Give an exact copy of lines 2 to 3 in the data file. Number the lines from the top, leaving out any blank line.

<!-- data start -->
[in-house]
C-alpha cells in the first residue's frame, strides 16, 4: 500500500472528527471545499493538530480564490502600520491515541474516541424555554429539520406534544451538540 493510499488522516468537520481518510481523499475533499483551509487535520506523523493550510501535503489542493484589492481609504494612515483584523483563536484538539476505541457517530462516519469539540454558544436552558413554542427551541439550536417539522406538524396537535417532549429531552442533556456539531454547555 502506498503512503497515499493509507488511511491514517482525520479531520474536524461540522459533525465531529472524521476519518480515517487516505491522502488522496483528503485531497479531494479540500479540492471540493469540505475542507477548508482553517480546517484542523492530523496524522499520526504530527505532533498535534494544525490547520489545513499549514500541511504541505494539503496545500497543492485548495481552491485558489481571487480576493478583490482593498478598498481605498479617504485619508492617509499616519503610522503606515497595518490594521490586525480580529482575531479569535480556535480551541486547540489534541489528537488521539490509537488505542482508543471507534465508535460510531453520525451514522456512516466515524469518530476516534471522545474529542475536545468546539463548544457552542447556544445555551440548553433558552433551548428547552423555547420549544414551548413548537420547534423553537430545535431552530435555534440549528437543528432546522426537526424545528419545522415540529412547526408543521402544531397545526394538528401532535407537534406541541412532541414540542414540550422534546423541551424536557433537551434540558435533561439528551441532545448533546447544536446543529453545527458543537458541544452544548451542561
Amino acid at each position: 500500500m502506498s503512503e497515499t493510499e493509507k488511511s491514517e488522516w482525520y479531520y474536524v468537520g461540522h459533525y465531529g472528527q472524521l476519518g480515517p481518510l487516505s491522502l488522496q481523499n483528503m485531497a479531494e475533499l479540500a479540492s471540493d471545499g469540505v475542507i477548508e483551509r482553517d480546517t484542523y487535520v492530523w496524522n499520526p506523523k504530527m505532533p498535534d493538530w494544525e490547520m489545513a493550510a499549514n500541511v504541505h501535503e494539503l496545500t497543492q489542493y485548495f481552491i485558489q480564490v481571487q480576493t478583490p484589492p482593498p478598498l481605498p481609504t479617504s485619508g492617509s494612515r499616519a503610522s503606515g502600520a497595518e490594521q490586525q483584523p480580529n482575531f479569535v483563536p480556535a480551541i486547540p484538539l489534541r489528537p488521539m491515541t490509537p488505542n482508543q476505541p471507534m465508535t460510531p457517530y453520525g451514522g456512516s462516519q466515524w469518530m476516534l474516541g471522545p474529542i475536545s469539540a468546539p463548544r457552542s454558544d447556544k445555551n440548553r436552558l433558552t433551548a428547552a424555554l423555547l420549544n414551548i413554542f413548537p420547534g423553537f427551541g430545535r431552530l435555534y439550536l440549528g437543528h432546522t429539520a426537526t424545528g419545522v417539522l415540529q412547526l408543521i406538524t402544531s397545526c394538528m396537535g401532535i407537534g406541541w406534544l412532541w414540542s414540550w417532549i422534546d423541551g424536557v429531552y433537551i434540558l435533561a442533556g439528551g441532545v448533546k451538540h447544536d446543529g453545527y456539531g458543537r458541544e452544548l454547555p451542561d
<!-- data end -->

C-alpha cells in the first residue's frame, strides 16, 4: 500500500472528527471545499493538530480564490502600520491515541474516541424555554429539520406534544451538540 493510499488522516468537520481518510481523499475533499483551509487535520506523523493550510501535503489542493484589492481609504494612515483584523483563536484538539476505541457517530462516519469539540454558544436552558413554542427551541439550536417539522406538524396537535417532549429531552442533556456539531454547555 502506498503512503497515499493509507488511511491514517482525520479531520474536524461540522459533525465531529472524521476519518480515517487516505491522502488522496483528503485531497479531494479540500479540492471540493469540505475542507477548508482553517480546517484542523492530523496524522499520526504530527505532533498535534494544525490547520489545513499549514500541511504541505494539503496545500497543492485548495481552491485558489481571487480576493478583490482593498478598498481605498479617504485619508492617509499616519503610522503606515497595518490594521490586525480580529482575531479569535480556535480551541486547540489534541489528537488521539490509537488505542482508543471507534465508535460510531453520525451514522456512516466515524469518530476516534471522545474529542475536545468546539463548544457552542447556544445555551440548553433558552433551548428547552423555547420549544414551548413548537420547534423553537430545535431552530435555534440549528437543528432546522426537526424545528419545522415540529412547526408543521402544531397545526394538528401532535407537534406541541412532541414540542414540550422534546423541551424536557433537551434540558435533561439528551441532545448533546447544536446543529453545527458543537458541544452544548451542561
Amino acid at each position: 500500500m502506498s503512503e497515499t493510499e493509507k488511511s491514517e488522516w482525520y479531520y474536524v468537520g461540522h459533525y465531529g472528527q472524521l476519518g480515517p481518510l487516505s491522502l488522496q481523499n483528503m485531497a479531494e475533499l479540500a479540492s471540493d471545499g469540505v475542507i477548508e483551509r482553517d480546517t484542523y487535520v492530523w496524522n499520526p506523523k504530527m505532533p498535534d493538530w494544525e490547520m489545513a493550510a499549514n500541511v504541505h501535503e494539503l496545500t497543492q489542493y485548495f481552491i485558489q480564490v481571487q480576493t478583490p484589492p482593498p478598498l481605498p481609504t479617504s485619508g492617509s494612515r499616519a503610522s503606515g502600520a497595518e490594521q490586525q483584523p480580529n482575531f479569535v483563536p480556535a480551541i486547540p484538539l489534541r489528537p488521539m491515541t490509537p488505542n482508543q476505541p471507534m465508535t460510531p457517530y453520525g451514522g456512516s462516519q466515524w469518530m476516534l474516541g471522545p474529542i475536545s469539540a468546539p463548544r457552542s454558544d447556544k445555551n440548553r436552558l433558552t433551548a428547552a424555554l423555547l420549544n414551548i413554542f413548537p420547534g423553537f427551541g430545535r431552530l435555534y439550536l440549528g437543528h432546522t429539520a426537526t424545528g419545522v417539522l415540529q412547526l408543521i406538524t402544531s397545526c394538528m396537535g401532535i407537534g406541541w406534544l412532541w414540542s414540550w417532549i422534546d423541551g424536557v429531552y433537551i434540558l435533561a442533556g439528551g441532545v448533546k451538540h447544536d446543529g453545527y456539531g458543537r458541544e452544548l454547555p451542561d